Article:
Chancellor of the Exchequer Sajid Javid has hinted that the government is poised to either scrap or make reforms to the unpopular inheritance tax regime later this year.
Speaking at a Conservative Party conference fringe event organised by the Institute of Economic Affairs and the Taxpayers’ Alliance, Mr Javid said although reforms have already been made to IHT, scrapping the tax altogether is something that the government may consider in the near future.
The chancellor acknowledged the unpopularity of IHT among the public with claims that it is unfair that people’s income gets taxed both in life and at death.
Mr Javid said: “I shouldn’t say too much now, but I understand the arguments against the tax.
“I do think that when you pay taxes already through work or through investments and capital gains and other taxes, there’s a real issue with then asking [individuals], on that income, to pay taxes all over again.
“Sensible changes have already been made [to IHT], but it is something that is on my mind.”
Any such reforms to IHT could be made sooner rather than later as the chancellor also declared there would be a budget before the end of the year.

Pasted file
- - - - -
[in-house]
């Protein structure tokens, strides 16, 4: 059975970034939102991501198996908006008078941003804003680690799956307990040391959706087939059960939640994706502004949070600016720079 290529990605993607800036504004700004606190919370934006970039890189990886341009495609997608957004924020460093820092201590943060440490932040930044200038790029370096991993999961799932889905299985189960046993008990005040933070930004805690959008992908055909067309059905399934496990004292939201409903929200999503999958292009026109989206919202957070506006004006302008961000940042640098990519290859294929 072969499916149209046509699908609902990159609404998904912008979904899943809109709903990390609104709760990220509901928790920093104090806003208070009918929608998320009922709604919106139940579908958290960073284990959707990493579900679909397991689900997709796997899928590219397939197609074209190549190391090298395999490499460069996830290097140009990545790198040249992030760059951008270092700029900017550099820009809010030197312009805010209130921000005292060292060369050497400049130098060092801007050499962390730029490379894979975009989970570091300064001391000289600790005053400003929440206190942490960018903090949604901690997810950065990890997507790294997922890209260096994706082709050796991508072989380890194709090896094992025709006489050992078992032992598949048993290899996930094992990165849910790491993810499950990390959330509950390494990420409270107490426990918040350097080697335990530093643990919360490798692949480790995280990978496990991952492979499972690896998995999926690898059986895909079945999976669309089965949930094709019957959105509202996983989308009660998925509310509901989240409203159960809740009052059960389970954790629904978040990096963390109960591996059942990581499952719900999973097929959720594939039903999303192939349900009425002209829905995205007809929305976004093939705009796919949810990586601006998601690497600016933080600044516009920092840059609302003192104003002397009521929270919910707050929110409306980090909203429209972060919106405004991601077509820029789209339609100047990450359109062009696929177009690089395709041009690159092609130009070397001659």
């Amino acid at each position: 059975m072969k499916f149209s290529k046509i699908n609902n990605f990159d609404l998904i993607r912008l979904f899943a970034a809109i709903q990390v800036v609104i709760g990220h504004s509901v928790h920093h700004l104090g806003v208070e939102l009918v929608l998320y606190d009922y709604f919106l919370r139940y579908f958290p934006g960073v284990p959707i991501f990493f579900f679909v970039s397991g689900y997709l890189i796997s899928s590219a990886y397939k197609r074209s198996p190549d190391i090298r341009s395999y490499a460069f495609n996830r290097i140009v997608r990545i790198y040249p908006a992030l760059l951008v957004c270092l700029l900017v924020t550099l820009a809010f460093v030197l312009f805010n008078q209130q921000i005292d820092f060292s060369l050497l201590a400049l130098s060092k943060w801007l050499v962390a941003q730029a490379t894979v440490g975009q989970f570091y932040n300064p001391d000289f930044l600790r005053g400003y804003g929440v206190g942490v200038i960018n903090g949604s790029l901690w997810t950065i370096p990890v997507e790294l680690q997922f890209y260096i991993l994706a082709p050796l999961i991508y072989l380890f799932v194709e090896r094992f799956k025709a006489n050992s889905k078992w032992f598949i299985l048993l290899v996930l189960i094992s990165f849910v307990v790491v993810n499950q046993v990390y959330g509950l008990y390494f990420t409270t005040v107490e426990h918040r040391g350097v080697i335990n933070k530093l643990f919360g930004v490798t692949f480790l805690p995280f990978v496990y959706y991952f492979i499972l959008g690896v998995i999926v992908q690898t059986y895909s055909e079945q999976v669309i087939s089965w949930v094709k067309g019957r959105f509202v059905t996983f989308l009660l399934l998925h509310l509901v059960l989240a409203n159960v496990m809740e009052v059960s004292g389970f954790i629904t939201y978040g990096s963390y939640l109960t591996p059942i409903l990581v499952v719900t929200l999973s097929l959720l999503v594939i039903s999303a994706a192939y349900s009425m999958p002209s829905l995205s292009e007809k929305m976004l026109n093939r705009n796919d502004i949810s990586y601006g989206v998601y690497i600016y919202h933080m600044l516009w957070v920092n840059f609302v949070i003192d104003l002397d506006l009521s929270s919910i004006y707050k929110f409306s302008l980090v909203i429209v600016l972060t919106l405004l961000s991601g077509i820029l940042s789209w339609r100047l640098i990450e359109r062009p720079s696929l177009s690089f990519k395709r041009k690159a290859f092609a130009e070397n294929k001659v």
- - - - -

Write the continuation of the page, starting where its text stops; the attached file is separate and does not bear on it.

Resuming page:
As Mr Javid noted, a review of inheritance tax rules is already underway in order to simplify the system.
Under current IHT rules estates worth £325,000 or more are liable for a 40 per cent tax charge.
However, no tax is paid if the estate is valued at less than £325,000 or if anything above this threshold is left to a charity, spouse, civil partner, or a community amateur sports club.
There is also a residence nil-rate band, which came into effect in 2017 and is an additional threshold available where the deceased left a residence, or the sale proceeds of a residence, to their direct descendants.
The amount of IHT paid has risen steadily since 2009/10 when the government froze the nil-rate band at £325,000. As the band hasn’t adjusted with inflation, more and more estates are falling into the net of IHT.